bank rates

Top-Paying Bank Seized, Deposits Moved

We’re not seeing nearly as many bank failures as we did during the recession – fewer than two a month so far this year.

But federal regulators swooped in and closed the National Republic Bank of Chicago last Friday, transferring most of its deposits to the State Bank of Texas.

Of course, all of that money is guaranteed by the Federal Deposit Insurance Corp., so everyone’s savings are safe.

What we don’t know is whether the State Bank of Texas intends to honor all of the interest rates on National Republic CDs going forward.

It doesn’t have to. It can cut the return on the CDs it inherited.

We asked the Dallas-based bank for those new deposits. So far, we haven’t heard back.

While National Republic wasn’t a major player in the CD game, it was offering the second-best nationally available 6-month rate when it was seized – 0.80% APY.

You can no longer buy CDs through its website because it’s been taken down.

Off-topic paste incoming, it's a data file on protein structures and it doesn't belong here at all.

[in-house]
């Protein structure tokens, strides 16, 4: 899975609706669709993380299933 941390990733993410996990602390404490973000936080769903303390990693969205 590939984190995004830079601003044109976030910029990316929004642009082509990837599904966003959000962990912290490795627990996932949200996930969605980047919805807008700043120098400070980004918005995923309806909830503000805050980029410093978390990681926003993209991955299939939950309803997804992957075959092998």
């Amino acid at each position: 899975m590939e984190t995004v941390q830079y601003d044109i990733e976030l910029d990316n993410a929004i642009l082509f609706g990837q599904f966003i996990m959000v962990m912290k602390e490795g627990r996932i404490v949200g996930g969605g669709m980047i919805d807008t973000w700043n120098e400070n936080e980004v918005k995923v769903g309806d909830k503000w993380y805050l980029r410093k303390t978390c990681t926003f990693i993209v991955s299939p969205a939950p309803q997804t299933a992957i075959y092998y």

A call to one of National Republic’s two Chicago branches confirmed that they’ve reopened under State Bank of Texas ownership and that it was still offering the same great 6-month CD rate.

But you had to buy them in person, and who knows how long that will last, even as a local deal.

The State Bank of Texas doesn’t sell CDs online or even publish savings rates on its website. When we called a Dallas branch, we were told it’s paying 0.22% APY on 6-month CDs.

I think it’s telling that this is the first time the State Bank of Texas has ever been mentioned on Bankaholic. Its returns on CDs or money market and savings accounts have never caught our attention.

The Texas-chartered bank was founded in 1987 to provide loans to budding Indian entrepreneurs and now bills itself as the largest Indian-American owned and operated bank in the United States, with over $1 billion in assets.

A press release quoted CEO and Chairman Chan Patel as saying that two-thirds of the $600 million in loans it also acquired from the Chicago bank are in the lodging industry.

We “will be expanding our asset base while still sticking to what we know – Indian borrowers and hotel loans,” Patel said.

So far this year, 16 banks have failed, according to FDIC data. That’s down from 24 bank failures in 2013, 51 in 2012, and 92 in 2011.

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